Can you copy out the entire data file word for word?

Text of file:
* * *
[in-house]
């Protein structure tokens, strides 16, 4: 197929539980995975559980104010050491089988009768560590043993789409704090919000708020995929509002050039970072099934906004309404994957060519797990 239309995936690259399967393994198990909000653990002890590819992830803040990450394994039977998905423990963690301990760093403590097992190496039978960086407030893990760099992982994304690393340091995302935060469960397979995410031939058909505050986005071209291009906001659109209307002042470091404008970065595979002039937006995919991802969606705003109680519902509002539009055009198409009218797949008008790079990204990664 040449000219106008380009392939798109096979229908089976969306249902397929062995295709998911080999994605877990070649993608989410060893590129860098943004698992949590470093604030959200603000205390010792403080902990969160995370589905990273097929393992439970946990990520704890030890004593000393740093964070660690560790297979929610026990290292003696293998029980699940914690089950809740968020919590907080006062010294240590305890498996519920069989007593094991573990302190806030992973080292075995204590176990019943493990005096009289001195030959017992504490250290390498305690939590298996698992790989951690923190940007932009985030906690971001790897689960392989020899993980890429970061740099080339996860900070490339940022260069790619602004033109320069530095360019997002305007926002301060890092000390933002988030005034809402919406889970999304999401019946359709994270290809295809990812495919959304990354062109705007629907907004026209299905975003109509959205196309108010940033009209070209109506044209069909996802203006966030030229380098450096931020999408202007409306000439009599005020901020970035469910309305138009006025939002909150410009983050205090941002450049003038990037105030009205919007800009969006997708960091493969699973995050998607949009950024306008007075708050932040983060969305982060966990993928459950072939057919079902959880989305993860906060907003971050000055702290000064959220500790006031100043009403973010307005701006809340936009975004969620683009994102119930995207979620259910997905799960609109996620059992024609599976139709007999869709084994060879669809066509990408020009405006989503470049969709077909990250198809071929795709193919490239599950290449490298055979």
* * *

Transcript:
[in-house]
């Protein structure tokens, strides 16, 4: 197929539980995975559980104010050491089988009768560590043993789409704090919000708020995929509002050039970072099934906004309404994957060519797990 239309995936690259399967393994198990909000653990002890590819992830803040990450394994039977998905423990963690301990760093403590097992190496039978960086407030893990760099992982994304690393340091995302935060469960397979995410031939058909505050986005071209291009906001659109209307002042470091404008970065595979002039937006995919991802969606705003109680519902509002539009055009198409009218797949008008790079990204990664 040449000219106008380009392939798109096979229908089976969306249902397929062995295709998911080999994605877990070649993608989410060893590129860098943004698992949590470093604030959200603000205390010792403080902990969160995370589905990273097929393992439970946990990520704890030890004593000393740093964070660690560790297979929610026990290292003696293998029980699940914690089950809740968020919590907080006062010294240590305890498996519920069989007593094991573990302190806030992973080292075995204590176990019943493990005096009289001195030959017992504490250290390498305690939590298996698992790989951690923190940007932009985030906690971001790897689960392989020899993980890429970061740099080339996860900070490339940022260069790619602004033109320069530095360019997002305007926002301060890092000390933002988030005034809402919406889970999304999401019946359709994270290809295809990812495919959304990354062109705007629907907004026209299905975003109509959205196309108010940033009209070209109506044209069909996802203006966030030229380098450096931020999408202007409306000439009599005020901020970035469910309305138009006025939002909150410009983050205090941002450049003038990037105030009205919007800009969006997708960091493969699973995050998607949009950024306008007075708050932040983060969305982060966990993928459950072939057919079902959880989305993860906060907003971050000055702290000064959220500790006031100043009403973010307005701006809340936009975004969620683009994102119930995207979620259910997905799960609109996620059992024609599976139709007999869709084994060879669809066509990408020009405006989503470049969709077909990250198809071929795709193919490239599950290449490298055979």